Trinitron tubes are still in use by pro video editors as monitors. My school's visual arts program uses trinitron tubes as monitors (besides two large LCDs used for the actual editing, timelines, etc), and with good reason: CRT technology is STILL just plain better than LCD tech for a couple tasks.
  • by whichpaul (733708) on Tuesday March 04, 2008 @08:09AM (#22634118) Journal
    280 million Trinitron displays equals how many billion tonnes of lead and other human-unfriendly substances?

    These products are dead and (soon to be) buried but they're not going anywhere. Rather than being mildly nostalgic we should take this as an opportunity to look forward to the next generation of displays and ask ourselves the questions that really matter; what impact does the manufacture have, what happens to these materials once they reach the end of their short life, do these valuable materials really need to be entombed forever?

    I don't want a Sony Trinitron cocktail when I take a drink from the tap!
  • I have four GDM-5011P 21" Trinitrons made by Sony for Silicon Graphics in their trademark 'granite' finish. STUNNING build quality. They're about a decade old now but even with my three Samsung 244T 24" LCDs, I still find myself using the Trinitrons quite regularly. Crisp, clean and fantastic color.
  • Back in the 80's, I picked up a 15" Trinitron TV/Monitor at a garage sale for 25 bucks. The exterior was pretty beat up, but it still worked like a charm (and had quite a few years on it already). I used that thing for at least another decade, finally giving it away to a friend, still producing a sharp, clear, well-balanced picture. That's how they used to make things.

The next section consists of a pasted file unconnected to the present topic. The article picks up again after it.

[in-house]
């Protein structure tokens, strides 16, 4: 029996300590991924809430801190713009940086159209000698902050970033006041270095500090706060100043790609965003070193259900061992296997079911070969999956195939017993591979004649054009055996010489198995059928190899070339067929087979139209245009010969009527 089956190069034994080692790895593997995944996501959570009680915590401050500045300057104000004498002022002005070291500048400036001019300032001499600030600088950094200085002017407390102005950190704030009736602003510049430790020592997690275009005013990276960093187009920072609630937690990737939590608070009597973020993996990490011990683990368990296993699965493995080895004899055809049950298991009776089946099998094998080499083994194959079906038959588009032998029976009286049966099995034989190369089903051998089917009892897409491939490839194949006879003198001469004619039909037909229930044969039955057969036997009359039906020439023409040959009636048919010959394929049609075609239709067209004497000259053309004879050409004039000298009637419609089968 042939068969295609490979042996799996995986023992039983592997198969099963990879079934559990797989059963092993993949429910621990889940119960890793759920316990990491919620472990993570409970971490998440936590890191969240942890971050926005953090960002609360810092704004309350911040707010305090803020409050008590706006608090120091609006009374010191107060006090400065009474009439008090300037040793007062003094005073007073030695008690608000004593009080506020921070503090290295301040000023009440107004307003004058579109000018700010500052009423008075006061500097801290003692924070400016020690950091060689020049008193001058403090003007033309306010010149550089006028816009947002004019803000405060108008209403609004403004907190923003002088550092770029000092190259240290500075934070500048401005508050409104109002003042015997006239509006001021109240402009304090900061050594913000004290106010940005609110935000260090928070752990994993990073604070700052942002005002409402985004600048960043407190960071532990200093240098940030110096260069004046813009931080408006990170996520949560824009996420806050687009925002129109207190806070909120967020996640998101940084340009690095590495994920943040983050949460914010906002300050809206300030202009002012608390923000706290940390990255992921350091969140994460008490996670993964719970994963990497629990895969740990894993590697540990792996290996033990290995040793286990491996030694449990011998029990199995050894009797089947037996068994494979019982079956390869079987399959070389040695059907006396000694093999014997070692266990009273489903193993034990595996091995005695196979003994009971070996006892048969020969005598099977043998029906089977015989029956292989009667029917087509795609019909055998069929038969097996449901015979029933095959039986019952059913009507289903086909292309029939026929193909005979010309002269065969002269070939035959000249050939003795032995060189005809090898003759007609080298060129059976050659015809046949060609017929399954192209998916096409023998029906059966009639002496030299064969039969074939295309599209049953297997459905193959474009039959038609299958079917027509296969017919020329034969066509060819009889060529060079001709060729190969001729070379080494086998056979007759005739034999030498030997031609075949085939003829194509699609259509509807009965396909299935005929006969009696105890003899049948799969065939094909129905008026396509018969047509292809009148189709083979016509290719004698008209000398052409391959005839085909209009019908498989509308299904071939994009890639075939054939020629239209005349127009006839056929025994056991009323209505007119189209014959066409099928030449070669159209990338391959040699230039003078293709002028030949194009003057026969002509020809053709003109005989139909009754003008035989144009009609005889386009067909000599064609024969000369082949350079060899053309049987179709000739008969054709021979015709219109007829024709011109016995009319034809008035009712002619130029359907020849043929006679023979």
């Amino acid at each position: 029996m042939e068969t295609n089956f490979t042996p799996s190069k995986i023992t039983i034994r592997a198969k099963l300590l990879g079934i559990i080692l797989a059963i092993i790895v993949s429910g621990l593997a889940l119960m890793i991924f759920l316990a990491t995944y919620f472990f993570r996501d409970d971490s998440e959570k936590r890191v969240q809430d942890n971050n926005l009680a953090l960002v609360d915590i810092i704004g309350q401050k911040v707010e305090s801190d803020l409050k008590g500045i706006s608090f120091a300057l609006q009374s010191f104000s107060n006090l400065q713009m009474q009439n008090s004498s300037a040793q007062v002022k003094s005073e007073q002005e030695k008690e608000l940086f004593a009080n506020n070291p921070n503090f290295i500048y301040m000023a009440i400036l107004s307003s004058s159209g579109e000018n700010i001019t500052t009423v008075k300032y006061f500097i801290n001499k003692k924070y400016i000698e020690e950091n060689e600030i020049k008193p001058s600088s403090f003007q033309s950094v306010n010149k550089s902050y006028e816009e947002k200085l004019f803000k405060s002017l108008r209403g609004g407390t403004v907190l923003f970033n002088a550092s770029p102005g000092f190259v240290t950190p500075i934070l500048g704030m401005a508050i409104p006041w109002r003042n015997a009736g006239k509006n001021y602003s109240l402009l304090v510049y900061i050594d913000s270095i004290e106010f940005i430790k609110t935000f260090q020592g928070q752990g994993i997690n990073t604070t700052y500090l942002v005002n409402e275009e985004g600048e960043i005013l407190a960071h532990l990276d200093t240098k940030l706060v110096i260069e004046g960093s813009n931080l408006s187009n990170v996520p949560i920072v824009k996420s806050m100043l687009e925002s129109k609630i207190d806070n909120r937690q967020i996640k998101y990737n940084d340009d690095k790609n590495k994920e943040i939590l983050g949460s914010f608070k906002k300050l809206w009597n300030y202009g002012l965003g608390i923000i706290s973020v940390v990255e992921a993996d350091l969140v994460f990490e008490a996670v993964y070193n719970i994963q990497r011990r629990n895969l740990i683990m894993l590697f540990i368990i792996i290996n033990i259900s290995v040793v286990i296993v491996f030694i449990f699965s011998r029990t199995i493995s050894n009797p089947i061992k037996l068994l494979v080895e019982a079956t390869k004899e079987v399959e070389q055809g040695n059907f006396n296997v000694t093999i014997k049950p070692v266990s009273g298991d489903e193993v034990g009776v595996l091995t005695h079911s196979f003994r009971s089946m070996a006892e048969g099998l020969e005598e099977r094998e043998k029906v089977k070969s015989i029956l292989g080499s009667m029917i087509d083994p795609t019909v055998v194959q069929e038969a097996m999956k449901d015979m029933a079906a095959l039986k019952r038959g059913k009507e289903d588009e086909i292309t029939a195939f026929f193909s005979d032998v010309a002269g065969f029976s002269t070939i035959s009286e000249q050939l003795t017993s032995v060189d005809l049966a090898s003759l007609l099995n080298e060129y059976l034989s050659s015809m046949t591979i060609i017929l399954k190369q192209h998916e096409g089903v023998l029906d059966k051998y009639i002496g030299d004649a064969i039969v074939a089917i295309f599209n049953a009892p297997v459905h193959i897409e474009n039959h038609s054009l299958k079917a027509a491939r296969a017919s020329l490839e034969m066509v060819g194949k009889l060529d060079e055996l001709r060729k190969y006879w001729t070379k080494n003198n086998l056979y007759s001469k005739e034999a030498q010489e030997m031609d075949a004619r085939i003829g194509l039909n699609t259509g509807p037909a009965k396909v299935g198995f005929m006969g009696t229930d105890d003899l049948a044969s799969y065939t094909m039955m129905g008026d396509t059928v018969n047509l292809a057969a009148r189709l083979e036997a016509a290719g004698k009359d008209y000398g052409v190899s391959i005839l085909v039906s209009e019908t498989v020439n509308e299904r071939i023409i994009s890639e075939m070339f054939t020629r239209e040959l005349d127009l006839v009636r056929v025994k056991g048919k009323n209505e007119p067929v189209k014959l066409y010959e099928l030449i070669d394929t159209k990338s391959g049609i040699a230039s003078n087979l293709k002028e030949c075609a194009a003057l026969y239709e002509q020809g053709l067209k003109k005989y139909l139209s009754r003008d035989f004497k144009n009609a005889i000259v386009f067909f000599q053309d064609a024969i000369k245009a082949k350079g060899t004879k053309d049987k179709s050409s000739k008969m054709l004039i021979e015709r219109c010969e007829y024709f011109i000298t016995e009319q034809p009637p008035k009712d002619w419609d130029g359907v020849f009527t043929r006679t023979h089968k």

• Still in use here... (Score:2, Interesting)

    by Retron (577778)
    I'm using a whopping behemoth of a TV still, an 8 year old 28" widescreen Wega which weighs a ton (or at least a 20th of a ton). It's still got absolutely superb picture quality though, with an RGB feed from a DVD player / DTT box looking pin-sharp. Ironically it's not really pin sharp, as the same material played on an LCD monitor shows up MPEG artifacts if you look closely.

    I still have an old 17" Trinitron monitor which I use for an elderly PC hooked up to a weather station. Just for fun a few weeks bac

  • My main monitor is a 19" Dell-branded Trinitron CRT.

    It's wonderful. It looks like it's at least a decade old (I bought it at First Saturday a few years ago, so I don't know when it was made), and the picture quality blows any LCD out of the water.

    This is why I avoid LCDs--the picture quality can never compare to a good CRT. I have to use an LCD at work, and I'm so happy when I get home, because it means I can use a monitor that doesn't suck.
  • Typo (Score:2, Informative)

    by mismetti (1169567)